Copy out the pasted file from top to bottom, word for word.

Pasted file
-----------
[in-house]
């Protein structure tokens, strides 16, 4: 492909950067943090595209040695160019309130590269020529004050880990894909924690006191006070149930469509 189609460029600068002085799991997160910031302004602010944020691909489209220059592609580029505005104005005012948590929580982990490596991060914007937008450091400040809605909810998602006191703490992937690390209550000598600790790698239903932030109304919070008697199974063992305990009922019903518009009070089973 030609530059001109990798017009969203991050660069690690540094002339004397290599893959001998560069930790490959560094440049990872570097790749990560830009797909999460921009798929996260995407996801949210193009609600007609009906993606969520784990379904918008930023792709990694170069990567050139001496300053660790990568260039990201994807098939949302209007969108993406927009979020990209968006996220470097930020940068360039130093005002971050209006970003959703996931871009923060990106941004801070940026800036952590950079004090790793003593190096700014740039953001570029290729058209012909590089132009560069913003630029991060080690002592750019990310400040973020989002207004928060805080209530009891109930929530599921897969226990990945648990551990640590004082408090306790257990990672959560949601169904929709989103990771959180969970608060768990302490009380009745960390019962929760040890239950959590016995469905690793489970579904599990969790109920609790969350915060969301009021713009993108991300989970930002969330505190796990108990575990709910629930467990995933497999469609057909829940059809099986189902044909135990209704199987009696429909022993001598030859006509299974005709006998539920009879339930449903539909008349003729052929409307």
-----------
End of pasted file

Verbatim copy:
[in-house]
């Protein structure tokens, strides 16, 4: 492909950067943090595209040695160019309130590269020529004050880990894909924690006191006070149930469509 189609460029600068002085799991997160910031302004602010944020691909489209220059592609580029505005104005005012948590929580982990490596991060914007937008450091400040809605909810998602006191703490992937690390209550000598600790790698239903932030109304919070008697199974063992305990009922019903518009009070089973 030609530059001109990798017009969203991050660069690690540094002339004397290599893959001998560069930790490959560094440049990872570097790749990560830009797909999460921009798929996260995407996801949210193009609600007609009906993606969520784990379904918008930023792709990694170069990567050139001496300053660790990568260039990201994807098939949302209007969108993406927009979020990209968006996220470097930020940068360039130093005002971050209006970003959703996931871009923060990106941004801070940026800036952590950079004090790793003593190096700014740039953001570029290729058209012909590089132009560069913003630029991060080690002592750019990310400040973020989002207004928060805080209530009891109930929530599921897969226990990945648990551990640590004082408090306790257990990672959560949601169904929709989103990771959180969970608060768990302490009380009745960390019962929760040890239950959590016995469905690793489970579904599990969790109920609790969350915060969301009021713009993108991300989970930002969330505190796990108990575990709910629930467990995933497999469609057909829940059809099986189902044909135990209704199987009696429909022993001598030859006509299974005709006998539920009879339930449903539909008349003729052929409307």